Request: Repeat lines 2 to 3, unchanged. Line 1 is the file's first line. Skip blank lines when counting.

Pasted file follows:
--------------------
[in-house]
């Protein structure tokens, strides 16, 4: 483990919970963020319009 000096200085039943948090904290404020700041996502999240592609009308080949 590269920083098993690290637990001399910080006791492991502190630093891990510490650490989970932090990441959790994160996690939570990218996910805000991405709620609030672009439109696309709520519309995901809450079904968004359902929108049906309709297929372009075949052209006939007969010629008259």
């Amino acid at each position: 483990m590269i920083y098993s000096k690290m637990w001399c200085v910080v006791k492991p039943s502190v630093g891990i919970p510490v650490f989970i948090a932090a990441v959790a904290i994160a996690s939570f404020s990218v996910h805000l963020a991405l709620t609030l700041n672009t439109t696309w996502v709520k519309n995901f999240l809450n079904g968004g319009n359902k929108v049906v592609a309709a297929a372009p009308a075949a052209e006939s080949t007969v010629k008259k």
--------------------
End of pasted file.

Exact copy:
């Protein structure tokens, strides 16, 4: 483990919970963020319009 000096200085039943948090904290404020700041996502999240592609009308080949 590269920083098993690290637990001399910080006791492991502190630093891990510490650490989970932090990441959790994160996690939570990218996910805000991405709620609030672009439109696309709520519309995901809450079904968004359902929108049906309709297929372009075949052209006939007969010629008259």
């Amino acid at each position: 483990m590269i920083y098993s000096k690290m637990w001399c200085v910080v006791k492991p039943s502190v630093g891990i919970p510490v650490f989970i948090a932090a990441v959790a904290i994160a996690s939570f404020s990218v996910h805000l963020a991405l709620t609030l700041n672009t439109t696309w996502v709520k519309n995901f999240l809450n079904g968004g319009n359902k929108v049906v592609a309709a297929a372009p009308a075949a052209e006939s080949t007969v010629k008259k």